Lodi's Eastside is known for its violent gang activity, thanks to the competing gangs who live east of the Union Pacific Railroad tracks.
However, several Spanish-speaking musicians are turning to God and music to improve the Eastside's image.
"We try to show there's another face on that side of Lodi," said Juan Lima, 30, who attends Iglesia Biblica El Calvario on Hilborn Street.
Lima is a member of a seven-member Christian band called the IBC Band. His band is one of two Spanish-speaking bands trying to reach out to gang members and other Hispanics, exposing them to Christ through music.
"What gang members are looking for is recognition of what they're doing," said Adam Cortes, who is active with Iglesia Bautista de Lodi, a branch of First Baptist Church on North Mills Avenue. "Through music, it's a way to reach out to the kids."
Iglesia Bautista is sponsoring two Lodi Spanish-speaking Christian bands — IBC and Liber7os — in their effort to qualify for a Sacramento Christian music festival in June. The audition will be on Friday at a Sacramento church.
Liber7os consists of a quartet from Lodi Spanish Church of God on Eden Street, also in the Eastside. The group blends Latin rock, fusion, reggae, samba and ska music styles, but they want to appear cool enough to attract non-churchgoeers.
"We look like a heavy metal band," said Manuel Leyva Jr., 28, who performs with Liber7os. "We don't look like Christians out there." They wear black pants and shirts with the group's logo.
The other group, IBC, from Iglesia Biblica El Calvario, plays more what Lima describes as pop rock. The group consists of Hugo Gonzalez, 21, Juan Lima, 30, and Reginaldo Lagarda, 27, of Lodi, plus four Stockton residents — brothers Gustavo, Victor and Luis Hernandez, 25, 31 and 34, respectively, and Isai Telles, 29.
Liber7os consists of brothers Mike Leyva, 20, Oscar Leyva, 16, Manuel Leyva Jr. and Samuel Hernandez, 28, all of Lodi. Oscar Leyva is a junior at Tokay High School, and Mike Leyva is a Tokay graduate.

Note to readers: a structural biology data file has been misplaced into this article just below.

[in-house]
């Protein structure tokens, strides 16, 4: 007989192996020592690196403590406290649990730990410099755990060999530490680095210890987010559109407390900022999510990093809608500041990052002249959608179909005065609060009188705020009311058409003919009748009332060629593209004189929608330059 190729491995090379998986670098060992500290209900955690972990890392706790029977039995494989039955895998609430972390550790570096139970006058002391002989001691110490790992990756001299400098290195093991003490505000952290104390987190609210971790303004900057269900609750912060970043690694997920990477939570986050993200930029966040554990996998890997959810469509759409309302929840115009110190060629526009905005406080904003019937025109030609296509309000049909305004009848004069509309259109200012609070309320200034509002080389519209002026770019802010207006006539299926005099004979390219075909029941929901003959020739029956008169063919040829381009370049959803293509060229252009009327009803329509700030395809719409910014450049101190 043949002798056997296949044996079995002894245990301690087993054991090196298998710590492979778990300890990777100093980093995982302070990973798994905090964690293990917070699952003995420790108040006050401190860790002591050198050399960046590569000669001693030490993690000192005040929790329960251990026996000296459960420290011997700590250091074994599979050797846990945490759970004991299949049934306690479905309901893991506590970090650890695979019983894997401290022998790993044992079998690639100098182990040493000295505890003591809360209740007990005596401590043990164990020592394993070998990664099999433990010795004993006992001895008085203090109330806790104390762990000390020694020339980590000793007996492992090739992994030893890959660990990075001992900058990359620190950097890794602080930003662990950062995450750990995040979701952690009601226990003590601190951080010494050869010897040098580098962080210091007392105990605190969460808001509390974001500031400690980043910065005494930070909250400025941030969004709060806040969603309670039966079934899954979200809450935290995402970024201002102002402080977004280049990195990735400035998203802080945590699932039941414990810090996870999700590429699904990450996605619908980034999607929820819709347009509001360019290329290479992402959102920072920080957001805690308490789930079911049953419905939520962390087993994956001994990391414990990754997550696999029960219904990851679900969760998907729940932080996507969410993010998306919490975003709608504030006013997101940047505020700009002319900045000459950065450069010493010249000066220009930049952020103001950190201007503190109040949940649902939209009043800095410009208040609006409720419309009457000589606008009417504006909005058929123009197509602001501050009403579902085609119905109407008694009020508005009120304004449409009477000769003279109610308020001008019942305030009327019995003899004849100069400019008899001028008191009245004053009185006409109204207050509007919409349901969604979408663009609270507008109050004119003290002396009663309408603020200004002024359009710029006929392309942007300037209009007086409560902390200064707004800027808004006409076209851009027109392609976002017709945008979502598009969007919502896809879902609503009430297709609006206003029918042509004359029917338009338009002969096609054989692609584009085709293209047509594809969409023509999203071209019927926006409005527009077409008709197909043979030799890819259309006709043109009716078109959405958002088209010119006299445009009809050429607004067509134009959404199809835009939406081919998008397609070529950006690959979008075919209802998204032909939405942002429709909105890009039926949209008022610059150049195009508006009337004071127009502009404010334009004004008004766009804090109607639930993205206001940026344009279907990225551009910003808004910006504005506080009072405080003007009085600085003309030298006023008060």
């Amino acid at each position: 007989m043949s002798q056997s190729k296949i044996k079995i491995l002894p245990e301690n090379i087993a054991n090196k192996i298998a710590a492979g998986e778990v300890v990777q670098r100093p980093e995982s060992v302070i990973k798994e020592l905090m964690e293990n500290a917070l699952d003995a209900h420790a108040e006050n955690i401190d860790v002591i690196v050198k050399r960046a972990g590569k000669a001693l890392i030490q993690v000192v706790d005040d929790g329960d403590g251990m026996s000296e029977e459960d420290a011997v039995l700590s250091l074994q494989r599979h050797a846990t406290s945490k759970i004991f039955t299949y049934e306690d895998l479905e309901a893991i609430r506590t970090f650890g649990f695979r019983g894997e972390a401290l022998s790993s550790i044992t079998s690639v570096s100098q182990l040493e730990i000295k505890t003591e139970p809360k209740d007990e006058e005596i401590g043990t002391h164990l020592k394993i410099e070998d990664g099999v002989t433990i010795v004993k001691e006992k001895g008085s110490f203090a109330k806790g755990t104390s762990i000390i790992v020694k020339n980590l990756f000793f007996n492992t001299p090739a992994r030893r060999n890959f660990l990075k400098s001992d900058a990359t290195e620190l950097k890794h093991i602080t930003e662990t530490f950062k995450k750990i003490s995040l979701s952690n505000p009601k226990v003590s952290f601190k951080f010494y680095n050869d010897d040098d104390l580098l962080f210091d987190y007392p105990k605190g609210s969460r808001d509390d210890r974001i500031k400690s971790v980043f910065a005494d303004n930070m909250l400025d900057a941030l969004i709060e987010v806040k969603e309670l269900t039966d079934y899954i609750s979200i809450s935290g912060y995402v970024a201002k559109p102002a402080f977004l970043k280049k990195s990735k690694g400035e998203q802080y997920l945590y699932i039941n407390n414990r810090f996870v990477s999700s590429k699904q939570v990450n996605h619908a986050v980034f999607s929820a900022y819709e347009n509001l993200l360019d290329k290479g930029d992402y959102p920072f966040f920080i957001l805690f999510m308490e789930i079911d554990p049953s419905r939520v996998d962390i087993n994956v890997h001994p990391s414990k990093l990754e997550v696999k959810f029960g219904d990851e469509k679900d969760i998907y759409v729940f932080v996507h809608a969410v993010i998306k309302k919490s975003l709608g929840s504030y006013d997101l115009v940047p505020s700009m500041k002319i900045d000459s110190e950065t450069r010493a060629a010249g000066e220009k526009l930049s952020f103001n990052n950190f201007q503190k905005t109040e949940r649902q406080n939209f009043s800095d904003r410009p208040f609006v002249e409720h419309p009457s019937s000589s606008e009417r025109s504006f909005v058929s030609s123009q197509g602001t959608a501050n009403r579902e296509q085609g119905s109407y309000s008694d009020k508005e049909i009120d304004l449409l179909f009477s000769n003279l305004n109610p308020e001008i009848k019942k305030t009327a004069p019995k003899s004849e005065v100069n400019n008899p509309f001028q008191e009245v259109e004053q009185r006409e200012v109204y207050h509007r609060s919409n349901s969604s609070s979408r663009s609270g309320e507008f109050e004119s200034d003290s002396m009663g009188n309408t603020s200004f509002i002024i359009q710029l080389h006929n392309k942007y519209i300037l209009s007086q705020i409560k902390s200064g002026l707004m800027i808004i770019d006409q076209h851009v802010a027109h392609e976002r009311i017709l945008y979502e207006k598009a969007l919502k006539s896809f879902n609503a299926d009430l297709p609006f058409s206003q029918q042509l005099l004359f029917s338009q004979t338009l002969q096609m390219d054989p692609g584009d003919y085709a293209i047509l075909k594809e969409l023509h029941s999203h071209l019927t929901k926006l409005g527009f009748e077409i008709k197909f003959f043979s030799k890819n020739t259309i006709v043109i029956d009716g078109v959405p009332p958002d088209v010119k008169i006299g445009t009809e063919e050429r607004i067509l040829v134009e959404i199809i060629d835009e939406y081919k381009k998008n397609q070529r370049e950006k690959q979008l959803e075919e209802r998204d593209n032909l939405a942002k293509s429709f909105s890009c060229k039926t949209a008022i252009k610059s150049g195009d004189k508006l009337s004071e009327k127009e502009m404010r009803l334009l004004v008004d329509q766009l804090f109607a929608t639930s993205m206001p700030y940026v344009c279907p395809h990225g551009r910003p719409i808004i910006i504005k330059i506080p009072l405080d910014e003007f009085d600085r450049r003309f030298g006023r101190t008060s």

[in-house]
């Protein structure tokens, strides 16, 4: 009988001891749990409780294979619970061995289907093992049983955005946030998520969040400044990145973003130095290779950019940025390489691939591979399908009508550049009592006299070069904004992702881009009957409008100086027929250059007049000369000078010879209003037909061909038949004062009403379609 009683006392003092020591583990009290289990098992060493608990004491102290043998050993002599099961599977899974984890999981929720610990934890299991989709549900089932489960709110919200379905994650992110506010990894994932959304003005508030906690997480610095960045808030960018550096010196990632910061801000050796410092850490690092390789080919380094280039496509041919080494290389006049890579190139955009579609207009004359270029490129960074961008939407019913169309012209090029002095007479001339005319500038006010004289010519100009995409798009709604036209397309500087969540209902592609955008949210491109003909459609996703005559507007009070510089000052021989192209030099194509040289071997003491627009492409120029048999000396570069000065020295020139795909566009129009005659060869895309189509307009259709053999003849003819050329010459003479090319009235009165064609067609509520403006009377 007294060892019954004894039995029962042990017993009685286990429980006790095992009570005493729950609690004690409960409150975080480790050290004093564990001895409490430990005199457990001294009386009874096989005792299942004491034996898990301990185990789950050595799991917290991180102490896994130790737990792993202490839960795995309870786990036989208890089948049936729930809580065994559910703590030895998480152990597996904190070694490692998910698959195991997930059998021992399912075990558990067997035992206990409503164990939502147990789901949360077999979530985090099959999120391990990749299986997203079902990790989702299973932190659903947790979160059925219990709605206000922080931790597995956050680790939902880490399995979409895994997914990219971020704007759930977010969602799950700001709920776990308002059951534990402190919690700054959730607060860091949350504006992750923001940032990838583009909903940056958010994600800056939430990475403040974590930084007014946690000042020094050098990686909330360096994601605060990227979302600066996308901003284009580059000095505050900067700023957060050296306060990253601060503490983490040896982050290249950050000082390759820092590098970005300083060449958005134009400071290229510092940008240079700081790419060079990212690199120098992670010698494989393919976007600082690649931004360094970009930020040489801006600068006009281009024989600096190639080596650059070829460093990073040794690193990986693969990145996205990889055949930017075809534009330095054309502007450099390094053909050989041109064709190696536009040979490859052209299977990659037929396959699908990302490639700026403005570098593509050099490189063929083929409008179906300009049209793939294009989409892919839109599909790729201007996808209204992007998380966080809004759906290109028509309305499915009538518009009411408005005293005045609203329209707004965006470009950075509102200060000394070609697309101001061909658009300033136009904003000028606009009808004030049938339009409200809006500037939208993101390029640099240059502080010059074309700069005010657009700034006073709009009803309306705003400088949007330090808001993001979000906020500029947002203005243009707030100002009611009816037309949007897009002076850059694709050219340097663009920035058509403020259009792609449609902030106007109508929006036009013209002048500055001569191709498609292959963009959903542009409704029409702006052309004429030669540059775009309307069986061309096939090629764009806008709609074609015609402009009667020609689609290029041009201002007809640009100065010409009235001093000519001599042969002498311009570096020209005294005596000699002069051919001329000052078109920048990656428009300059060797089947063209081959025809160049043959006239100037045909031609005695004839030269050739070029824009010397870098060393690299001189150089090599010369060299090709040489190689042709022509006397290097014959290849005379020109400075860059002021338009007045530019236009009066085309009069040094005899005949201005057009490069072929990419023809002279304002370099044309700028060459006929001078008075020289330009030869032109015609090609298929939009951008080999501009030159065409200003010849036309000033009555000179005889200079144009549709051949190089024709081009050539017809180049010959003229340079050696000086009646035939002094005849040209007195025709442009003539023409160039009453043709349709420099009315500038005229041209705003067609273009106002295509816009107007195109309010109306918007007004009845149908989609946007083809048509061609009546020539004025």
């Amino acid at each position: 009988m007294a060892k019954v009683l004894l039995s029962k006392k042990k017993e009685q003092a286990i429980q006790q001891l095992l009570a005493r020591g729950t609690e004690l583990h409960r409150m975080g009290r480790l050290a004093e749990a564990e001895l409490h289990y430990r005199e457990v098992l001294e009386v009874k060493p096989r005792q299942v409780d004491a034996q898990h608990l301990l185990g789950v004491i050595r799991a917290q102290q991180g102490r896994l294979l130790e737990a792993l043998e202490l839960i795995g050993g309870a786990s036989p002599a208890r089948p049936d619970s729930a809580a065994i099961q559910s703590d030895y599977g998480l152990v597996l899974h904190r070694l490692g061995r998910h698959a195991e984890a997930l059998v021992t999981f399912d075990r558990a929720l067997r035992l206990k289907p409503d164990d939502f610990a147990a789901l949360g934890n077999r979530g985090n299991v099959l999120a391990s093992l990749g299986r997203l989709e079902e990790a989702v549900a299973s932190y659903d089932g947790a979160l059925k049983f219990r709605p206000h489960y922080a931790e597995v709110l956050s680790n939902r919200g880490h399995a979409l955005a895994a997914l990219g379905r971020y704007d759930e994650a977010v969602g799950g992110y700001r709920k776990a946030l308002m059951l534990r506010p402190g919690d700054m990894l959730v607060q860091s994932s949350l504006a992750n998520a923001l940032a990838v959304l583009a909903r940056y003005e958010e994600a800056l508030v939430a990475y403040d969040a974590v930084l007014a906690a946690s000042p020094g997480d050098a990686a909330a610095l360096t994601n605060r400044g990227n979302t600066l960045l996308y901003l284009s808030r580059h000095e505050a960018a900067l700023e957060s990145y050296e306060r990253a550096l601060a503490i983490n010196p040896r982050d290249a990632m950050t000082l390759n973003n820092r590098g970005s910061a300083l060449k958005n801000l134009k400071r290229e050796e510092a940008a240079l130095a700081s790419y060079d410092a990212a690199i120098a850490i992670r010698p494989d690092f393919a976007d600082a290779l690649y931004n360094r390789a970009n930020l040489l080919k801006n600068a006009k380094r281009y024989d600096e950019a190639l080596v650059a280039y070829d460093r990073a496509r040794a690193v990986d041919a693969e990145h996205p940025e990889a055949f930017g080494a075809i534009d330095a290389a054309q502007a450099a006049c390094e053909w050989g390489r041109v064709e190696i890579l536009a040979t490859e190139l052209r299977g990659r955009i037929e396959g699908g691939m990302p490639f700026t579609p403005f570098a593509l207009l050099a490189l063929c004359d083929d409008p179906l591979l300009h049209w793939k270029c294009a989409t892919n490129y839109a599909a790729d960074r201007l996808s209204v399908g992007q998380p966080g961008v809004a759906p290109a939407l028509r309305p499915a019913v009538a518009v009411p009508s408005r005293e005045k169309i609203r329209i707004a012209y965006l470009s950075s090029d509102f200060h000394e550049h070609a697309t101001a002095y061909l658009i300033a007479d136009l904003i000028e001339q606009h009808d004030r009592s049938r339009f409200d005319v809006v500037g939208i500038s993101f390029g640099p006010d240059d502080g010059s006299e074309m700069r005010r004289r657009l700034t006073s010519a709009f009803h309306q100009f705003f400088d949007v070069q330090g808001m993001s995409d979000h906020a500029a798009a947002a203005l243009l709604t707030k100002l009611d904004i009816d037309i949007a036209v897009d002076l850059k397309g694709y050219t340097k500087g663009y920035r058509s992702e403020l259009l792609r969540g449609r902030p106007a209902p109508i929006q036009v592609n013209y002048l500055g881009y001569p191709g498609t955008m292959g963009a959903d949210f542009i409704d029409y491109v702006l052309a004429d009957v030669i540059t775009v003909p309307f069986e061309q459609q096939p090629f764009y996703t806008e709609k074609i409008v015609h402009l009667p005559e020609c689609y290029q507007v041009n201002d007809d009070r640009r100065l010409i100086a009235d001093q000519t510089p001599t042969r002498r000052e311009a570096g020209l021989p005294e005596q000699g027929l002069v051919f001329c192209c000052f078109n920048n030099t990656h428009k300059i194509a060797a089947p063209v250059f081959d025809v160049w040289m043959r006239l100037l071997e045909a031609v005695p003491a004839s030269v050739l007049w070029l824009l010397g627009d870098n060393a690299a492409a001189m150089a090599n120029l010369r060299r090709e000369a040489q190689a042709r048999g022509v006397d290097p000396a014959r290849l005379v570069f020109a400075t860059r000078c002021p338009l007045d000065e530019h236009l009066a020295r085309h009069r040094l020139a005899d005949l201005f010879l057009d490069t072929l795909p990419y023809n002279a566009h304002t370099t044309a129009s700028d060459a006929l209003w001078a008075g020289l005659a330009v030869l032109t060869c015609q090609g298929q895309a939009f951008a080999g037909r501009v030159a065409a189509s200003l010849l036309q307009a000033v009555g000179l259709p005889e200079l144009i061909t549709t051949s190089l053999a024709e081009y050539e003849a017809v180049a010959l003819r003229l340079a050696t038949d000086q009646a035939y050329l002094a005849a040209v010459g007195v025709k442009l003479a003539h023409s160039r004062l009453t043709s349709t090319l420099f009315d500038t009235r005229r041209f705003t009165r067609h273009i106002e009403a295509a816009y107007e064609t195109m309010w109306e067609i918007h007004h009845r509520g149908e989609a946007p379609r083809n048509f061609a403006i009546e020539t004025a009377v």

"With music, we get the attention of gang members," Manuel Leyva Jr. said.
"They're respectful; they come from a Catholic background," Oscar Leyva said of the Eastside gang members who listen to his group's music. "Some of them just leave."
But the goal is to bring the gang members into church.
"A relationship with God is the only way to get them out of gang activity," said Manuel Leyva Jr., whose father is pastor of Lodi Spanish Church of God. "They must know that if they come to God, they will be free."
Both bands hope to qualify for the Luis Palau Festival, to be held June 16 and 17 at Cal Expo in Sacramento. Even if they don't make the cut, band members hope to attract Hispanics from Lodi to the festival to experience Christian music and lead them to God. Lagarda, an IBC band member, said he used to hang out with gang members while attending Lodi Middle School. He transferred to Henderson Community Day School in Lodi and got out of gang activity.
Cortes has his own story. He left his native Mexico in 1988 and moved in with his grandparents in Lodi. He was 17 at the time and didn't speak a word of English.
Today, he is fluent in English, is married with three children and has been an American citizen for five years.
Cortes attended Lodi High School, but he enrolled there too late to graduate. He said he later got his GED and attended San Joaquin Delta College briefly, until his grandparents forced him to live in his own home and get a job.
Cortes said he didn't attend church while growing up in Mexico, but a friend talked to him about God and took him to a service at First Baptist.
"We have two communities in Lodi — the Eastside and the west side, and I want to change that," Cortes said.
Contact reporter Ross Farrow at firstname.lastname@example.org.